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Dr. Ali Maher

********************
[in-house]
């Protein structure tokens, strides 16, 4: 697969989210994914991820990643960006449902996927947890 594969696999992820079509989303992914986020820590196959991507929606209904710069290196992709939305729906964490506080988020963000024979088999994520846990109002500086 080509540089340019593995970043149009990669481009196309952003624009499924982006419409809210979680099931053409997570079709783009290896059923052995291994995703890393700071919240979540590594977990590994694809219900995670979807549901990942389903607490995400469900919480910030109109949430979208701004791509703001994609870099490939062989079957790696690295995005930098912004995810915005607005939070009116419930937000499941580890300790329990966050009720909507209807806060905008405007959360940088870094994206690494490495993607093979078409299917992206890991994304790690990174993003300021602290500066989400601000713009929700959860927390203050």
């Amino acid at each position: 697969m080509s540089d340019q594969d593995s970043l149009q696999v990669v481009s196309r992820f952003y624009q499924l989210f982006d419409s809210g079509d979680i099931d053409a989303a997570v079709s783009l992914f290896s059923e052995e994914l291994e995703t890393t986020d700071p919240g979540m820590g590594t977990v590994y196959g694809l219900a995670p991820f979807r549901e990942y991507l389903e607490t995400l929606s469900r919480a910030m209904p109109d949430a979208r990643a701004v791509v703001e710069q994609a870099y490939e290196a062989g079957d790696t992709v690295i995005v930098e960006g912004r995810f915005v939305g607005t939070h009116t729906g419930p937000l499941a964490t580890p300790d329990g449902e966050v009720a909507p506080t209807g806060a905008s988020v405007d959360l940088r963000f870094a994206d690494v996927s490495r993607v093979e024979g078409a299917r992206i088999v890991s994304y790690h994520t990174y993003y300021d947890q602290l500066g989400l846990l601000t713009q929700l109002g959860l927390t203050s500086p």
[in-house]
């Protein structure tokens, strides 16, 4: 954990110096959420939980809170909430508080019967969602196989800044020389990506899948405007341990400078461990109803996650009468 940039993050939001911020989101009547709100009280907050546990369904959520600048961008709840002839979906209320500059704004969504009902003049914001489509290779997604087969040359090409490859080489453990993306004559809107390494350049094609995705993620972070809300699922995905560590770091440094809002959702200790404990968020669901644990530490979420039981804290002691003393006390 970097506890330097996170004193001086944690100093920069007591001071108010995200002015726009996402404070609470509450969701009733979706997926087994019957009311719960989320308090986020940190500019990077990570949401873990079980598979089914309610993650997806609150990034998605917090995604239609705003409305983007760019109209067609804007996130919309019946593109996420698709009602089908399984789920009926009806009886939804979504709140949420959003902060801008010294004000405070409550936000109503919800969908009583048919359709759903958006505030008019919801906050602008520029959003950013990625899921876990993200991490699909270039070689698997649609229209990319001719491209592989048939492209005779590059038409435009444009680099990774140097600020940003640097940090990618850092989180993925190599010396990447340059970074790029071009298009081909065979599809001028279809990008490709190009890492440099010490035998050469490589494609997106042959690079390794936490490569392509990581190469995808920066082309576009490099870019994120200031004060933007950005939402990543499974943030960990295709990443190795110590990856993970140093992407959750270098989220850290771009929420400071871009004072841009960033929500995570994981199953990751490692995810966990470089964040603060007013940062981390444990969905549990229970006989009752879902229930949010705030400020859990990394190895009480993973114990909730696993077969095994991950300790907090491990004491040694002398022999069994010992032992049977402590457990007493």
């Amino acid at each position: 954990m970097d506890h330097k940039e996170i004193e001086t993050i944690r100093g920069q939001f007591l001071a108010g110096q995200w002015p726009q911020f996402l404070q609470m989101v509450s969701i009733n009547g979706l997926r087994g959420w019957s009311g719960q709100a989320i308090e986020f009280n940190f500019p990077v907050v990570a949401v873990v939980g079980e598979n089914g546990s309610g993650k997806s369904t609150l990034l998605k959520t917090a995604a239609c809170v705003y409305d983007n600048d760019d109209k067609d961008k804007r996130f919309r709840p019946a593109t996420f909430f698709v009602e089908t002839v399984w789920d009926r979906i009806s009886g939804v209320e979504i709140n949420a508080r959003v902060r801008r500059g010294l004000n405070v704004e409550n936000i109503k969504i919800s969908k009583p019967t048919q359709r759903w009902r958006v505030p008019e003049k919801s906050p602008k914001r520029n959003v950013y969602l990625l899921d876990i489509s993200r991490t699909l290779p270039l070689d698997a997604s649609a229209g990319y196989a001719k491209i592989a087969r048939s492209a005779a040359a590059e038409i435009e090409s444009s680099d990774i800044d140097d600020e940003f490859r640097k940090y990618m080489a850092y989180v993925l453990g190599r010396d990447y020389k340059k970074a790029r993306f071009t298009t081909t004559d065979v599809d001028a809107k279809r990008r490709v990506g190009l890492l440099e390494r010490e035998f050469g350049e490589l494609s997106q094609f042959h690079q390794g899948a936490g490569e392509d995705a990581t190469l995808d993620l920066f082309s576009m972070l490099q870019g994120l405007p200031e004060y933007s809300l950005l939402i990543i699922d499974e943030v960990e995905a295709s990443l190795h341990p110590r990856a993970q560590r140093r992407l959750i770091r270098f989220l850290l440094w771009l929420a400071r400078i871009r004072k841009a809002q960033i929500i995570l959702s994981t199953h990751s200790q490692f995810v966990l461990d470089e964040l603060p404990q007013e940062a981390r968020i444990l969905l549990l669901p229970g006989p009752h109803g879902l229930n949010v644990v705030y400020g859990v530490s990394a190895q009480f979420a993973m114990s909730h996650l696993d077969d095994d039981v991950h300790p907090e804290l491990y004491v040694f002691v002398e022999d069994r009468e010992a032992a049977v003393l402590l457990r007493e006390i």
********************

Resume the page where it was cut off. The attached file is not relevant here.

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Since March 1, 2008 there has been a ban on wireless telephone and electronic communication devices in New Jersey while operating a motor vehicle. But from general observation on any roadway, it appears that there are still drivers who are talking on their phones or texting while driving. From 2006 to 2009, NJ crashes, injuries, and deaths for handheld devices have averaged 1837, 769, and 6, respectively, while hands‐free averaged 1570 crashes, 659 injuries, and 3 deaths. It is generally believed that the number of crashes attributable to phone or text use is under‐reported as drivers will rarely admit to their use and enforcement normally does not witness the crash event. Additionally, law enforcement resources may be limited and issuing citations for phone or text use may be competing with other enforcement priorities. The objectives of this research were to ascertain whether the legislation has had any effect on actual crash and citation data as well as driver attitude toward the phone and text use while driving and the legislative ban. The results showed that actual hand‐held cell phone crashes increased after the ban was implemented but citations issued also increased. Survey results indicated that drivers were knowledgeable about NJ’s law but admitted to violating that law anyway. Drivers supported more enforcement but recognized that the law is difficult to enforce. Recommendations included potential revisions to NJ’s crash form; consistent national legislation; and evaluation of other states’ programs.